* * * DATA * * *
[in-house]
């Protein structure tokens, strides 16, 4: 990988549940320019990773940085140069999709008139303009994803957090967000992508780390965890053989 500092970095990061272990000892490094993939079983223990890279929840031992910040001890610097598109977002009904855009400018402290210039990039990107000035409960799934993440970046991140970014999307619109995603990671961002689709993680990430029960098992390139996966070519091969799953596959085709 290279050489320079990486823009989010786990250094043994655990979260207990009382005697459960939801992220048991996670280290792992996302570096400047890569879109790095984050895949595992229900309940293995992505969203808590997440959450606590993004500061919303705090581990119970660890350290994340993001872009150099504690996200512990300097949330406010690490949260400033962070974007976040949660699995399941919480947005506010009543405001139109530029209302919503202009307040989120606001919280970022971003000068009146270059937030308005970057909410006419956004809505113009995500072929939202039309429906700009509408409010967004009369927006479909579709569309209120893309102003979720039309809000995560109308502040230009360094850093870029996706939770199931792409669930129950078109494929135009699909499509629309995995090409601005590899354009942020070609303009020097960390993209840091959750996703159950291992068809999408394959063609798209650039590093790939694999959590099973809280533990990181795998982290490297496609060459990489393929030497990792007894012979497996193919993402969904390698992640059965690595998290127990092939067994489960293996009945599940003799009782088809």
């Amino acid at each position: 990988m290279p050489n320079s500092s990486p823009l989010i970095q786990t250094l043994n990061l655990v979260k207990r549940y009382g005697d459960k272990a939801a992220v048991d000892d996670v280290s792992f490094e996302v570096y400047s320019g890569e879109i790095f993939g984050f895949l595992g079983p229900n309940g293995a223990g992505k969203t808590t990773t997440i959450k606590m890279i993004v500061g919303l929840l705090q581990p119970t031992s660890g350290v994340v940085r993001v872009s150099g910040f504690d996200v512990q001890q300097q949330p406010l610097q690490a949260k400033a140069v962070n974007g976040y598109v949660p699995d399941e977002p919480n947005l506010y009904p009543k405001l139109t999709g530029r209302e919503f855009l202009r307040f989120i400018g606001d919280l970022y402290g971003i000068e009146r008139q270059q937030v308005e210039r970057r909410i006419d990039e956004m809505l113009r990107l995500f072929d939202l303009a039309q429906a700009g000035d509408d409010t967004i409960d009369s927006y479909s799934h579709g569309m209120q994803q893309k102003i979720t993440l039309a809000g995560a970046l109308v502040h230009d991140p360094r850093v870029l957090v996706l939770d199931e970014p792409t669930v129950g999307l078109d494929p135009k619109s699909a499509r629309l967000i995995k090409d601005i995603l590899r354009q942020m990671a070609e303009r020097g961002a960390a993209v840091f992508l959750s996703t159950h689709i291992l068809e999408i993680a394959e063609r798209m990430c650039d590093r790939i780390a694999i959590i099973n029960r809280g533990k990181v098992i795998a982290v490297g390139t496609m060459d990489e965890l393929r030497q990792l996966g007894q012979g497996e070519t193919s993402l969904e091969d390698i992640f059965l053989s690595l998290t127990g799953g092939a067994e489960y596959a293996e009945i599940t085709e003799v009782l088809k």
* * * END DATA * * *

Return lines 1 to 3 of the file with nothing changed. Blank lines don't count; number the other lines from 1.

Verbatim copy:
[in-house]
């Protein structure tokens, strides 16, 4: 990988549940320019990773940085140069999709008139303009994803957090967000992508780390965890053989 500092970095990061272990000892490094993939079983223990890279929840031992910040001890610097598109977002009904855009400018402290210039990039990107000035409960799934993440970046991140970014999307619109995603990671961002689709993680990430029960098992390139996966070519091969799953596959085709 290279050489320079990486823009989010786990250094043994655990979260207990009382005697459960939801992220048991996670280290792992996302570096400047890569879109790095984050895949595992229900309940293995992505969203808590997440959450606590993004500061919303705090581990119970660890350290994340993001872009150099504690996200512990300097949330406010690490949260400033962070974007976040949660699995399941919480947005506010009543405001139109530029209302919503202009307040989120606001919280970022971003000068009146270059937030308005970057909410006419956004809505113009995500072929939202039309429906700009509408409010967004009369927006479909579709569309209120893309102003979720039309809000995560109308502040230009360094850093870029996706939770199931792409669930129950078109494929135009699909499509629309995995090409601005590899354009942020070609303009020097960390993209840091959750996703159950291992068809999408394959063609798209650039590093790939694999959590099973809280533990990181795998982290490297496609060459990489393929030497990792007894012979497996193919993402969904390698992640059965690595998290127990092939067994489960293996009945599940003799009782088809």
């Amino acid at each position: 990988m290279p050489n320079s500092s990486p823009l989010i970095q786990t250094l043994n990061l655990v979260k207990r549940y009382g005697d459960k272990a939801a992220v048991d000892d996670v280290s792992f490094e996302v570096y400047s320019g890569e879109i790095f993939g984050f895949l595992g079983p229900n309940g293995a223990g992505k969203t808590t990773t997440i959450k606590m890279i993004v500061g919303l929840l705090q581990p119970t031992s660890g350290v994340v940085r993001v872009s150099g910040f504690d996200v512990q001890q300097q949330p406010l610097q690490a949260k400033a140069v962070n974007g976040y598109v949660p699995d399941e977002p919480n947005l506010y009904p009543k405001l139109t999709g530029r209302e919503f855009l202009r307040f989120i400018g606001d919280l970022y402290g971003i000068e009146r008139q270059q937030v308005e210039r970057r909410i006419d990039e956004m809505l113009r990107l995500f072929d939202l303009a039309q429906a700009g000035d509408d409010t967004i409960d009369s927006y479909s799934h579709g569309m209120q994803q893309k102003i979720t993440l039309a809000g995560a970046l109308v502040h230009d991140p360094r850093v870029l957090v996706l939770d199931e970014p792409t669930v129950g999307l078109d494929p135009k619109s699909a499509r629309l967000i995995k090409d601005i995603l590899r354009q942020m990671a070609e303009r020097g961002a960390a993209v840091f992508l959750s996703t159950h689709i291992l068809e999408i993680a394959e063609r798209m990430c650039d590093r790939i780390a694999i959590i099973n029960r809280g533990k990181v098992i795998a982290v490297g390139t496609m060459d990489e965890l393929r030497q990792l996966g007894q012979g497996e070519t193919s993402l969904e091969d390698i992640f059965l053989s690595l998290t127990g799953g092939a067994e489960y596959a293996e009945i599940t085709e003799v009782l088809k």